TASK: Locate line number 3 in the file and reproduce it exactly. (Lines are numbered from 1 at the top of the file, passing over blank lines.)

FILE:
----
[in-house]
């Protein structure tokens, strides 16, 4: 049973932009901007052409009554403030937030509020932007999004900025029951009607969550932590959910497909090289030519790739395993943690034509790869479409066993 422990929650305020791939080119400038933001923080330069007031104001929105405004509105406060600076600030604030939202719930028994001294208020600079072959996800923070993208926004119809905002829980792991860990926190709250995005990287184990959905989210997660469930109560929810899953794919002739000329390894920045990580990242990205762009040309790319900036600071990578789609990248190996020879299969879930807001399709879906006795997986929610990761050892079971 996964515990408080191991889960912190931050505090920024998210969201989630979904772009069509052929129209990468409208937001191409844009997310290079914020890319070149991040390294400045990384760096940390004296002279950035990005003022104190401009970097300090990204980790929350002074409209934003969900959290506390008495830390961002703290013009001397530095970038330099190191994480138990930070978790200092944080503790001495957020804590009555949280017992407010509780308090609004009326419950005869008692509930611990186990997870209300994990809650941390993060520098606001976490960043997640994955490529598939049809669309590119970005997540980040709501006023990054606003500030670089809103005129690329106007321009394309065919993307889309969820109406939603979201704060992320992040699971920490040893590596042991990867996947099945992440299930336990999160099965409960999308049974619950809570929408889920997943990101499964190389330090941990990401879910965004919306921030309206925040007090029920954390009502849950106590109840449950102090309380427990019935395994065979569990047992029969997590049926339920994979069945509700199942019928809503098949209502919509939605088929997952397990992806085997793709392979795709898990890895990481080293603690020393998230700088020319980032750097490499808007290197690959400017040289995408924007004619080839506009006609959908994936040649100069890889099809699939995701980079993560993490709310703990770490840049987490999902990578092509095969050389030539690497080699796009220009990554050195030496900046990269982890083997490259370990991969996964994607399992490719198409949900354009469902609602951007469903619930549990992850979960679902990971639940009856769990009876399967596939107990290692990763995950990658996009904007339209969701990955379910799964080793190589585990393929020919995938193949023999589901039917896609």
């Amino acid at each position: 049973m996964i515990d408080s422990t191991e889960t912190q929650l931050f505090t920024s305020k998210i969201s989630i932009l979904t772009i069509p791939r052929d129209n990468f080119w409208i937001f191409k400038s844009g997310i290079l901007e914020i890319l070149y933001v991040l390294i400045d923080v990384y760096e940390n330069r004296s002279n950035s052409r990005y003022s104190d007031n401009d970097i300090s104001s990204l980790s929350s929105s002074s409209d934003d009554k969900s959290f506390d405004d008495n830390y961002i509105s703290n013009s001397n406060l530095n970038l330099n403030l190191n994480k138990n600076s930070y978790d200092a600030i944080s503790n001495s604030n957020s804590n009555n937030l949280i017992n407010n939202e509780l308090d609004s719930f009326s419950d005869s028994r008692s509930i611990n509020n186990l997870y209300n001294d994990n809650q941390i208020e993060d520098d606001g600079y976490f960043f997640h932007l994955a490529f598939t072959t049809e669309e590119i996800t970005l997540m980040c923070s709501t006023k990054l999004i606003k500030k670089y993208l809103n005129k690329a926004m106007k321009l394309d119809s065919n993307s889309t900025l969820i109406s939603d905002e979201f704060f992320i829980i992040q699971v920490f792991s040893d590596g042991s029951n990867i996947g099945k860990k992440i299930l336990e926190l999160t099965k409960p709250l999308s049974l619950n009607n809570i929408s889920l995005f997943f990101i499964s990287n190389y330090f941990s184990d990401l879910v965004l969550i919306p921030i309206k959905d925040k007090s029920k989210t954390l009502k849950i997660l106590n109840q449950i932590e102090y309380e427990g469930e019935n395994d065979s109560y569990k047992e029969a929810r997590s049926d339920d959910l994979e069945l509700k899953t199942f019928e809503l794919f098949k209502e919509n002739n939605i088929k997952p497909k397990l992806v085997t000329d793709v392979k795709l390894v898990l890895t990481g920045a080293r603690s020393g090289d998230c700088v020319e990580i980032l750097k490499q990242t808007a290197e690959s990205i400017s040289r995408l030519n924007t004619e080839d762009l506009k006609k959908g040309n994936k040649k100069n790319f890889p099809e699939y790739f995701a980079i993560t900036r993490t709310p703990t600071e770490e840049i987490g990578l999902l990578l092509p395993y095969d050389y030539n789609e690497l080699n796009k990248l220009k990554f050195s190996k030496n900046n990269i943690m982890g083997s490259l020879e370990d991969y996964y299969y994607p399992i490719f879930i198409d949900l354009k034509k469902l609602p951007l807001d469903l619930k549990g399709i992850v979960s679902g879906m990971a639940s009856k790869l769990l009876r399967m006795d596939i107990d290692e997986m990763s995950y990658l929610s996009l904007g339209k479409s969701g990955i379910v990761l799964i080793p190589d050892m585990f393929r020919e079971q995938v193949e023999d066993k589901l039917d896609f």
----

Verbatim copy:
């Amino acid at each position: 049973m996964i515990d408080s422990t191991e889960t912190q929650l931050f505090t920024s305020k998210i969201s989630i932009l979904t772009i069509p791939r052929d129209n990468f080119w409208i937001f191409k400038s844009g997310i290079l901007e914020i890319l070149y933001v991040l390294i400045d923080v990384y760096e940390n330069r004296s002279n950035s052409r990005y003022s104190d007031n401009d970097i300090s104001s990204l980790s929350s929105s002074s409209d934003d009554k969900s959290f506390d405004d008495n830390y961002i509105s703290n013009s001397n406060l530095n970038l330099n403030l190191n994480k138990n600076s930070y978790d200092a600030i944080s503790n001495s604030n957020s804590n009555n937030l949280i017992n407010n939202e509780l308090d609004s719930f009326s419950d005869s028994r008692s509930i611990n509020n186990l997870y209300n001294d994990n809650q941390i208020e993060d520098d606001g600079y976490f960043f997640h932007l994955a490529f598939t072959t049809e669309e590119i996800t970005l997540m980040c923070s709501t006023k990054l999004i606003k500030k670089y993208l809103n005129k690329a926004m106007k321009l394309d119809s065919n993307s889309t900025l969820i109406s939603d905002e979201f704060f992320i829980i992040q699971v920490f792991s040893d590596g042991s029951n990867i996947g099945k860990k992440i299930l336990e926190l999160t099965k409960p709250l999308s049974l619950n009607n809570i929408s889920l995005f997943f990101i499964s990287n190389y330090f941990s184990d990401l879910v965004l969550i919306p921030i309206k959905d925040k007090s029920k989210t954390l009502k849950i997660l106590n109840q449950i932590e102090y309380e427990g469930e019935n395994d065979s109560y569990k047992e029969a929810r997590s049926d339920d959910l994979e069945l509700k899953t199942f019928e809503l794919f098949k209502e919509n002739n939605i088929k997952p497909k397990l992806v085997t000329d793709v392979k795709l390894v898990l890895t990481g920045a080293r603690s020393g090289d998230c700088v020319e990580i980032l750097k490499q990242t808007a290197e690959s990205i400017s040289r995408l030519n924007t004619e080839d762009l506009k006609k959908g040309n994936k040649k100069n790319f890889p099809e699939y790739f995701a980079i993560t900036r993490t709310p703990t600071e770490e840049i987490g990578l999902l990578l092509p395993y095969d050389y030539n789609e690497l080699n796009k990248l220009k990554f050195s190996k030496n900046n990269i943690m982890g083997s490259l020879e370990d991969y996964y299969y994607p399992i490719f879930i198409d949900l354009k034509k469902l609602p951007l807001d469903l619930k549990g399709i992850v979960s679902g879906m990971a639940s009856k790869l769990l009876r399967m006795d596939i107990d290692e997986m990763s995950y990658l929610s996009l904007g339209k479409s969701g990955i379910v990761l799964i080793p190589d050892m585990f393929r020919e079971q995938v193949e023999d066993k589901l039917d896609f």